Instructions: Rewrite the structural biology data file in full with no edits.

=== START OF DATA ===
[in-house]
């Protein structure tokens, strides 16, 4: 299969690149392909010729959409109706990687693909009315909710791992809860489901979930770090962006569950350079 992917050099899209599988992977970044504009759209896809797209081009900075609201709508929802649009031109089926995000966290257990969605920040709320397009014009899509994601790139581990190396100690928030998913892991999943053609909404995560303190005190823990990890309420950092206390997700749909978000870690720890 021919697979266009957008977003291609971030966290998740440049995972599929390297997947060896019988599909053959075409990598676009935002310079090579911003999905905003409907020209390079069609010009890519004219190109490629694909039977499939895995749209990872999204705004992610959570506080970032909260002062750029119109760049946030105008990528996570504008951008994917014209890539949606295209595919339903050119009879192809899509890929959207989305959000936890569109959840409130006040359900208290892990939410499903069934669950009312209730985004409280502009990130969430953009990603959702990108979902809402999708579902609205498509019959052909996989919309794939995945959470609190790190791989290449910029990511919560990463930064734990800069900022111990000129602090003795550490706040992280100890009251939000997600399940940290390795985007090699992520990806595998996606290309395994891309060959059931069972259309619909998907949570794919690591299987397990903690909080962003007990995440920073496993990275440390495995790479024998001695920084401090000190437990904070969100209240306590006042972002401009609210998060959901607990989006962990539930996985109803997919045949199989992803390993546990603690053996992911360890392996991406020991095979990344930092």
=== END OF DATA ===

[in-house]
């Protein structure tokens, strides 16, 4: 299969690149392909010729959409109706990687693909009315909710791992809860489901979930770090962006569950350079 992917050099899209599988992977970044504009759209896809797209081009900075609201709508929802649009031109089926995000966290257990969605920040709320397009014009899509994601790139581990190396100690928030998913892991999943053609909404995560303190005190823990990890309420950092206390997700749909978000870690720890 021919697979266009957008977003291609971030966290998740440049995972599929390297997947060896019988599909053959075409990598676009935002310079090579911003999905905003409907020209390079069609010009890519004219190109490629694909039977499939895995749209990872999204705004992610959570506080970032909260002062750029119109760049946030105008990528996570504008951008994917014209890539949606295209595919339903050119009879192809899509890929959207989305959000936890569109959840409130006040359900208290892990939410499903069934669950009312209730985004409280502009990130969430953009990603959702990108979902809402999708579902609205498509019959052909996989919309794939995945959470609190790190791989290449910029990511919560990463930064734990800069900022111990000129602090003795550490706040992280100890009251939000997600399940940290390795985007090699992520990806595998996606290309395994891309060959059931069972259309619909998907949570794919690591299987397990903690909080962003007990995440920073496993990275440390495995790479024998001695920084401090000190437990904070969100209240306590006042972002401009609210998060959901607990989006962990539930996985109803997919045949199989992803390993546990603690053996992911360890392996991406020991095979990344930092």